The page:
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C.D. Warner, et al., comp.  The Library of the World’s Best Literature.
An Anthology in Thirty Volumes.  1917.
 
From ‘Sindbad the Seaman and Sindbad the Landsman’
The Arabian Nights
 
Portions of Nights 536 to 542, presenting the Introduction and the first of the seven ‘Voyages’: Translation of Sir Richard Burton

THERE lived in the city of Bagdad, during the reign of the Commander of the Faithful, Harun al-Rashid, a man named Sindbad the Hammal [Porter], one in poor case, who bore burdens on his head for hire. It happened to him one day of great heat that whilst he was carrying a heavy load, he became exceeding weary and sweated profusely; the heat and the weight alike oppressing him. Presently, as he was passing the gate of a merchant’s house, before which the ground was swept and watered, and where the air was temperate, he sighted a broad bench beside the door; so he set his load thereon, to take rest and smell the air.—  1
  And Shahrazad perceived the dawn of day and ceased saying her permitted say.  2
 
Now when it was the Five Hundred and Thirty-Seventh Night,

She said, It hath reached me, O auspicious King, that when the Hammal set his load upon the bench to take rest and smell the air, there came out upon him from the court-door a pleasant breeze and a delicious fragrance. He sat down on the edge of the bench, and at once heard from within the melodious sound of lutes and other stringed instruments, and mirth-exciting voices singing and reciting, together with the song of birds warbling and glorifying Almighty Allah in various tunes and tongues; turtles, mockingbirds, merles, nightingales, cushats, and stone-curlews: whereat he marveled in himself and was moved to mighty joy and solace. Then he went up to the gate and saw within a great flower-garden wherein were pages and black slaves, and such a train of servants and attendants and so forth as is found only with Kings and Sultans; and his nostrils were greeted with the savory odors of all manner meats rich and delicate, and delicious and generous wines. So he raised his eyes heavenwards and said, “Glory to Thee, O Lord, O Creator and Provider, who providest whomso Thou wilt without count or stint! O mine Holy One, I cry Thee pardon for all sins and turn to Thee repenting of all offenses! O Lord, there is no gainsaying Thee in Thine ordinance and Thy dominion, neither wilt Thou be questioned of that Thou dost, for Thou indeed over all things art Almighty! Extolled be Thy perfection: whom Thou wilt Thou makest poor and whom Thou wilt Thou makest rich! Whom Thou wilt Thou exaltest and whom Thou wilt Thou abasest, and there is no god but Thou! How mighty is Thy majesty and how enduring Thy dominion and how excellent Thy government! Verily, Thou favorest whom Thou wilt of Thy servants, whereby the owner of this place abideth in all joyance of life and delighteth himself with pleasant scents and delicious meats and exquisite wines of all kinds. For indeed Thou appointest unto Thy creatures that which Thou wilt and that which Thou hast foreordained unto them; wherefore are some weary and others are at rest, and some enjoy fair fortune and affluence whilst others suffer the extreme of travail and misery, even as I do.” And he fell to reciting:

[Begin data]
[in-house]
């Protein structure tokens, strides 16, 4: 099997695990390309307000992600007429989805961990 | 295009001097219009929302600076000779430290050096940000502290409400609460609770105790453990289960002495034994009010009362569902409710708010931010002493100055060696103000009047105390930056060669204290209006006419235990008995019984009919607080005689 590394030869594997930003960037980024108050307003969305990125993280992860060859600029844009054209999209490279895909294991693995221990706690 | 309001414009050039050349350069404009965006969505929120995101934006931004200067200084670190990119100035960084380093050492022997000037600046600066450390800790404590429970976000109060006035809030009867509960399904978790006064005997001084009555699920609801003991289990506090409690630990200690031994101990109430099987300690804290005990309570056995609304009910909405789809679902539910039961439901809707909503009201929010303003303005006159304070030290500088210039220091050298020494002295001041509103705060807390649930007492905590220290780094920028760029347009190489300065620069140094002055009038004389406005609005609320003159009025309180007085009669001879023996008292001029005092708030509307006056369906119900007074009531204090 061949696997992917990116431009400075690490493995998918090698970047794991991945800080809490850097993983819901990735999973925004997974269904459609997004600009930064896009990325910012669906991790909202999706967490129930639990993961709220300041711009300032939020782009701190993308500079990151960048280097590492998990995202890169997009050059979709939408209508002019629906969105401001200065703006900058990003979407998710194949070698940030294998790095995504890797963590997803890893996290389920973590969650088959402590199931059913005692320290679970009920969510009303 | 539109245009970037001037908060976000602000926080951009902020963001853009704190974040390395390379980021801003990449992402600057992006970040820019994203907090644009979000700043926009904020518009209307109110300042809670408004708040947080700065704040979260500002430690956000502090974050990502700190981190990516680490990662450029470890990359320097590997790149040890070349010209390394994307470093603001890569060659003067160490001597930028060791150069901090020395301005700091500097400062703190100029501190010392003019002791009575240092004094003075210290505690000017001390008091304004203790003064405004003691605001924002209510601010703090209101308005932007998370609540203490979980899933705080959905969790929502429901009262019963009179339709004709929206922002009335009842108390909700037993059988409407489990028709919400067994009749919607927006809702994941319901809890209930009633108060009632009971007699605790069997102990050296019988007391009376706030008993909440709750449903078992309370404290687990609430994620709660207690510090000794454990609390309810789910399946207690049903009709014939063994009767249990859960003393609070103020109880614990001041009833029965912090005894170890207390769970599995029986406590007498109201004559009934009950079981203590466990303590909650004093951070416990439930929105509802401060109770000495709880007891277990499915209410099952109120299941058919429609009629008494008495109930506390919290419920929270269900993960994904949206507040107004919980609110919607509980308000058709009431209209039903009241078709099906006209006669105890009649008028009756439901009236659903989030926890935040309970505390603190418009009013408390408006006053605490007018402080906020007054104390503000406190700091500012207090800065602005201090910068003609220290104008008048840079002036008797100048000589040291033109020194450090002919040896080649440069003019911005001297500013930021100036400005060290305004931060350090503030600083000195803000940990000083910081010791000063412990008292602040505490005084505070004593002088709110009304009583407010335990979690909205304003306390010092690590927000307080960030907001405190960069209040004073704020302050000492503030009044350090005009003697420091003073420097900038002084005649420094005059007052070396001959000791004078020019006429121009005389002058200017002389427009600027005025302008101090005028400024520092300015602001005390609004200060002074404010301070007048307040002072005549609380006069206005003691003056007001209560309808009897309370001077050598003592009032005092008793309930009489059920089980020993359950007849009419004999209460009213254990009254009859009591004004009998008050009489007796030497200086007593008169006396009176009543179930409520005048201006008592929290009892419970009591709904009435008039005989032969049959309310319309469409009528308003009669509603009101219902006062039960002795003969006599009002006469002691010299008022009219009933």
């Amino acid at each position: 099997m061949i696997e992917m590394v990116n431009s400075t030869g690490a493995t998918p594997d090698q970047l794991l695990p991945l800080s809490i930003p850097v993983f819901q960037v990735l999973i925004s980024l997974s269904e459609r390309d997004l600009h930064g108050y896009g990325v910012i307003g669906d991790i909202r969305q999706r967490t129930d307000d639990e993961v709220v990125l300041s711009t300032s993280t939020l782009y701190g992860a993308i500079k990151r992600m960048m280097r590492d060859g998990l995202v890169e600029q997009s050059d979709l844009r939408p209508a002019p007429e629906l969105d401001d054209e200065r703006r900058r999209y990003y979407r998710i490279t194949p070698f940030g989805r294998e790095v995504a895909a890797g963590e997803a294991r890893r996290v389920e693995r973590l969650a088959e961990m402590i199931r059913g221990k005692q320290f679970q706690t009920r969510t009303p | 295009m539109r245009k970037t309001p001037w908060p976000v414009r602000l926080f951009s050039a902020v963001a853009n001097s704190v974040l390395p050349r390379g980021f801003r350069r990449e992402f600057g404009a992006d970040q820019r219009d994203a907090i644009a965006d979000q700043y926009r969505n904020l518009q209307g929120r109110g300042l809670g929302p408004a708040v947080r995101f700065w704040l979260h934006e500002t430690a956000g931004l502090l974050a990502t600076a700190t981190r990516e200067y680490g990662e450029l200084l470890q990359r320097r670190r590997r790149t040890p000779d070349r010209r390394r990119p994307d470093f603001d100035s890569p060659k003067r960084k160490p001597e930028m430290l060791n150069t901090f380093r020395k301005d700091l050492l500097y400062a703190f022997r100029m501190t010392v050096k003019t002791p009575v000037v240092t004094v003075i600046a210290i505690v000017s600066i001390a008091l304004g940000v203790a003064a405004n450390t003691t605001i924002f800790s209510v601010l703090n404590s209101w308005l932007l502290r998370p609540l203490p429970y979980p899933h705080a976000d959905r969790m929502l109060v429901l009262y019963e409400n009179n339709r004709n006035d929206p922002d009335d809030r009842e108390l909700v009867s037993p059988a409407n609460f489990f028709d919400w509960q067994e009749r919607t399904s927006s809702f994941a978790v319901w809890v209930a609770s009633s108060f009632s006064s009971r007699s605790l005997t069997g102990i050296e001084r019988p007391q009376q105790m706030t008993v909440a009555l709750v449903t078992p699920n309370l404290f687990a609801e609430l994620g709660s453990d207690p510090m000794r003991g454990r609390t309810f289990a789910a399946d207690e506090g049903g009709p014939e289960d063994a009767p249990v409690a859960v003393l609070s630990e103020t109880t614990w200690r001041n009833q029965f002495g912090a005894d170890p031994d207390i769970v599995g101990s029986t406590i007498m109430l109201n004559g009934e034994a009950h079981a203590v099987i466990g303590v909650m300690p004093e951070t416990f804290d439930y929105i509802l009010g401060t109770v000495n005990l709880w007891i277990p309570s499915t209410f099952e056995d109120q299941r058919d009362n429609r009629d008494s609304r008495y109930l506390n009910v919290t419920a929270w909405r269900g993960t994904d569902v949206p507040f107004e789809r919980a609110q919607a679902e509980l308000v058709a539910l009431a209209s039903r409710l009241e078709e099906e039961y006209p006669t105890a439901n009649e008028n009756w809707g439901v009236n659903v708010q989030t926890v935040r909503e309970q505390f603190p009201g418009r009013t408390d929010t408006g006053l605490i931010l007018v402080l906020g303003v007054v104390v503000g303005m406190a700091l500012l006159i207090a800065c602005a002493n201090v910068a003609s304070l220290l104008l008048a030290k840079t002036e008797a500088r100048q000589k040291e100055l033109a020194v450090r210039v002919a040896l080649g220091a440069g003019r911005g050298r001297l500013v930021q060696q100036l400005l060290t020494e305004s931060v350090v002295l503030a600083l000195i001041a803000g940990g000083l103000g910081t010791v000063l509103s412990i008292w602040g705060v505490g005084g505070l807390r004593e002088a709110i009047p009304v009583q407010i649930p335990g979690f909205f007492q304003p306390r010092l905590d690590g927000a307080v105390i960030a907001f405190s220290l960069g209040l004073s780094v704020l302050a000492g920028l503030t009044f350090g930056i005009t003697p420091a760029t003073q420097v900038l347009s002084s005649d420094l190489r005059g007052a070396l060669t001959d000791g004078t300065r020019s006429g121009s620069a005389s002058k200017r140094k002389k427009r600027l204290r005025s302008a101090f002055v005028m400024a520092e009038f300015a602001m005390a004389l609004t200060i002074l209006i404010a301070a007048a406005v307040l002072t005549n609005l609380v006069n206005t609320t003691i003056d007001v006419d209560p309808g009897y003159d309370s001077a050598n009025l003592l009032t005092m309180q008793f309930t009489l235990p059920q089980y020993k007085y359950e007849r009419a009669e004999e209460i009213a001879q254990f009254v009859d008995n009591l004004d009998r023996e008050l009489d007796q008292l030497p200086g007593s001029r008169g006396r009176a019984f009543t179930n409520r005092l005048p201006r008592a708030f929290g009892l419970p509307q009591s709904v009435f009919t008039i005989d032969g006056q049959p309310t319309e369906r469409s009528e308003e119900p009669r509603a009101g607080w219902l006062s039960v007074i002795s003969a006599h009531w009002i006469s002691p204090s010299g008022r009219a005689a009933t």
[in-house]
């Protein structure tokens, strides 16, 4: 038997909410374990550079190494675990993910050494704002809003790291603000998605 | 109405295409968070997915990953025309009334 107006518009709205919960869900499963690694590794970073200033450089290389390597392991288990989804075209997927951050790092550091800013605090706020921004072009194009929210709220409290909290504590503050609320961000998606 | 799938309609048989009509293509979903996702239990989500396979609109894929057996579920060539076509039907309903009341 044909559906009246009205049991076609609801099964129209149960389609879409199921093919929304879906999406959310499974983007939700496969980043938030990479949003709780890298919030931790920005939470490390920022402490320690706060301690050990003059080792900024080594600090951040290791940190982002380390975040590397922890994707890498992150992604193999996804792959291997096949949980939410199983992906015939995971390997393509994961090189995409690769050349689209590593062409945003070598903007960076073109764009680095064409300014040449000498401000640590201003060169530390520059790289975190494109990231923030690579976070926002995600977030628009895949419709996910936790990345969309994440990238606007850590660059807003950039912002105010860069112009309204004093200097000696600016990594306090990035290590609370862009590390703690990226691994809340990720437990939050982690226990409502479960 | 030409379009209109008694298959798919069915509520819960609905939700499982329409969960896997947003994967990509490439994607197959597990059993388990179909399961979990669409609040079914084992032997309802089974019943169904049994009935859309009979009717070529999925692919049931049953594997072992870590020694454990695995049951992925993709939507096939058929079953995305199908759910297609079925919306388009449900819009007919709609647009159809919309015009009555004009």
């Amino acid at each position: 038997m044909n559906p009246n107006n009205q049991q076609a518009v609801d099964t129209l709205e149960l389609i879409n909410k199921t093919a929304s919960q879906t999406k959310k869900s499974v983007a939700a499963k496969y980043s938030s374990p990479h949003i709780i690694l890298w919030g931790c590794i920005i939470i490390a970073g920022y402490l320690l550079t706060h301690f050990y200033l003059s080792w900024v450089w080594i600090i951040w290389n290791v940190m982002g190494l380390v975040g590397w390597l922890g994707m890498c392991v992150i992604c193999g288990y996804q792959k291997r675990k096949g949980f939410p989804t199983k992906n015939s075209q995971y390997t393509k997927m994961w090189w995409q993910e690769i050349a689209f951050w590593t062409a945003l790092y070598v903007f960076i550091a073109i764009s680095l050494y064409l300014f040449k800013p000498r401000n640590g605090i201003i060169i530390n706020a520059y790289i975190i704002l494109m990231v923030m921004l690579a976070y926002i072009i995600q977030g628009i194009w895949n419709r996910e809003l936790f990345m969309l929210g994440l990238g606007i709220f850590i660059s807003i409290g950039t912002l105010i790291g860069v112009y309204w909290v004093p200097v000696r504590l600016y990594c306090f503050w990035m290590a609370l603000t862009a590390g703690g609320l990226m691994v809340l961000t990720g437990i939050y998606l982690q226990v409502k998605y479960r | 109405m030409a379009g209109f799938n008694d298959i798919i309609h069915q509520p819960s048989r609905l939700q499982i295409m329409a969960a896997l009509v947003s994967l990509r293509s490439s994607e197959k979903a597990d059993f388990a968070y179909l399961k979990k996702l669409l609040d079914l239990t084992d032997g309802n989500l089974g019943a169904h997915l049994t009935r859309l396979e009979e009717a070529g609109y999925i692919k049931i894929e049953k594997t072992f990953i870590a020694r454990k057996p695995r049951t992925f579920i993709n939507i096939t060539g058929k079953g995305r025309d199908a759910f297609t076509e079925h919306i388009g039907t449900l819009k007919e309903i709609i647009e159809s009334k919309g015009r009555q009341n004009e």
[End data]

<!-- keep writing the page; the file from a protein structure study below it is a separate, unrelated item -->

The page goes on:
How many by my labors, that evermore endure, All goods of life enjoy and in cooly shade recline?
Each morn that dawns I wake in travail and in woe, And strange is my condition and my burden gars me pine:
Many others are in luck and from miseries are free, And Fortune never loads them with loads the like o’ mine:
They live their happy days in all solace and delight; Eat, drink, and dwell in honor ’mid the noble and the digne:
All living things were made of a little drop of sperm, Thine origin is mine and my provenance is thine;
Yet the difference and distance ’twixt the twain of us are far As the difference of savor ’twixt vinegar and wine:
But at Thee, O God All-wise! I venture not to rail Whose ordinance is just and whose justice cannot fail.
  3